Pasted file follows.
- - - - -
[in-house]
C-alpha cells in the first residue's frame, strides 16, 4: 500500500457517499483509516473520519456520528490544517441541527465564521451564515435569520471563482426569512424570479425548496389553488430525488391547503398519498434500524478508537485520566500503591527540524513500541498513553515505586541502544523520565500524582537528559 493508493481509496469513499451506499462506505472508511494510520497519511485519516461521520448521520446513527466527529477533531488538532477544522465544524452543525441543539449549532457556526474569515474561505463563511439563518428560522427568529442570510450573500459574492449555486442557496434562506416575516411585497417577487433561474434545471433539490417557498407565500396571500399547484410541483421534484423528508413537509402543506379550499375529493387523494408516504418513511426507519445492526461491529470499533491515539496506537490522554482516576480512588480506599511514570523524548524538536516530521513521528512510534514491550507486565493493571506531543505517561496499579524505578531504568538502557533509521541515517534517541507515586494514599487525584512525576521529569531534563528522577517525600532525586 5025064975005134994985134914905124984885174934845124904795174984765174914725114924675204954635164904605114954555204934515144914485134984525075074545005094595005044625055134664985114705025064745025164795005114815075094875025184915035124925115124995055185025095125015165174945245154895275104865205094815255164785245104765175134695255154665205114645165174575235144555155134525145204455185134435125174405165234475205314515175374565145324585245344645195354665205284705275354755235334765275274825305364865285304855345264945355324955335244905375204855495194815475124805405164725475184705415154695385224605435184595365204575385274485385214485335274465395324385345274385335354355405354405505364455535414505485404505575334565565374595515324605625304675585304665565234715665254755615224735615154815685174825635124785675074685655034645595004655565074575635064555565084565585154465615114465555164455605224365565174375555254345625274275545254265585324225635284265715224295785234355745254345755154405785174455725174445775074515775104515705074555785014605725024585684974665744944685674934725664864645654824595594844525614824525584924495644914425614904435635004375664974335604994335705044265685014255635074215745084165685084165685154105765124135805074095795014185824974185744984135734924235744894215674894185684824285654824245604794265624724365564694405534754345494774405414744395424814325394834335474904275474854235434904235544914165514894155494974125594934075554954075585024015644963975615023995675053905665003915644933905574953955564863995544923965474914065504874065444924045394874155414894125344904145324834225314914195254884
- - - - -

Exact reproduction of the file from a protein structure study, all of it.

[in-house]
C-alpha cells in the first residue's frame, strides 16, 4: 500500500457517499483509516473520519456520528490544517441541527465564521451564515435569520471563482426569512424570479425548496389553488430525488391547503398519498434500524478508537485520566500503591527540524513500541498513553515505586541502544523520565500524582537528559 493508493481509496469513499451506499462506505472508511494510520497519511485519516461521520448521520446513527466527529477533531488538532477544522465544524452543525441543539449549532457556526474569515474561505463563511439563518428560522427568529442570510450573500459574492449555486442557496434562506416575516411585497417577487433561474434545471433539490417557498407565500396571500399547484410541483421534484423528508413537509402543506379550499375529493387523494408516504418513511426507519445492526461491529470499533491515539496506537490522554482516576480512588480506599511514570523524548524538536516530521513521528512510534514491550507486565493493571506531543505517561496499579524505578531504568538502557533509521541515517534517541507515586494514599487525584512525576521529569531534563528522577517525600532525586 5025064975005134994985134914905124984885174934845124904795174984765174914725114924675204954635164904605114954555204934515144914485134984525075074545005094595005044625055134664985114705025064745025164795005114815075094875025184915035124925115124995055185025095125015165174945245154895275104865205094815255164785245104765175134695255154665205114645165174575235144555155134525145204455185134435125174405165234475205314515175374565145324585245344645195354665205284705275354755235334765275274825305364865285304855345264945355324955335244905375204855495194815475124805405164725475184705415154695385224605435184595365204575385274485385214485335274465395324385345274385335354355405354405505364455535414505485404505575334565565374595515324605625304675585304665565234715665254755615224735615154815685174825635124785675074685655034645595004655565074575635064555565084565585154465615114465555164455605224365565174375555254345625274275545254265585324225635284265715224295785234355745254345755154405785174455725174445775074515775104515705074555785014605725024585684974665744944685674934725664864645654824595594844525614824525584924495644914425614904435635004375664974335604994335705044265685014255635074215745084165685084165685154105765124135805074095795014185824974185744984135734924235744894215674894185684824285654824245604794265624724365564694405534754345494774405414744395424814325394834335474904275474854235434904235544914165514894155494974125594934075554954075585024015644963975615023995675053905665003915644933905574953955564863995544923965474914065504874065444924045394874155414894125344904145324834225314914195254884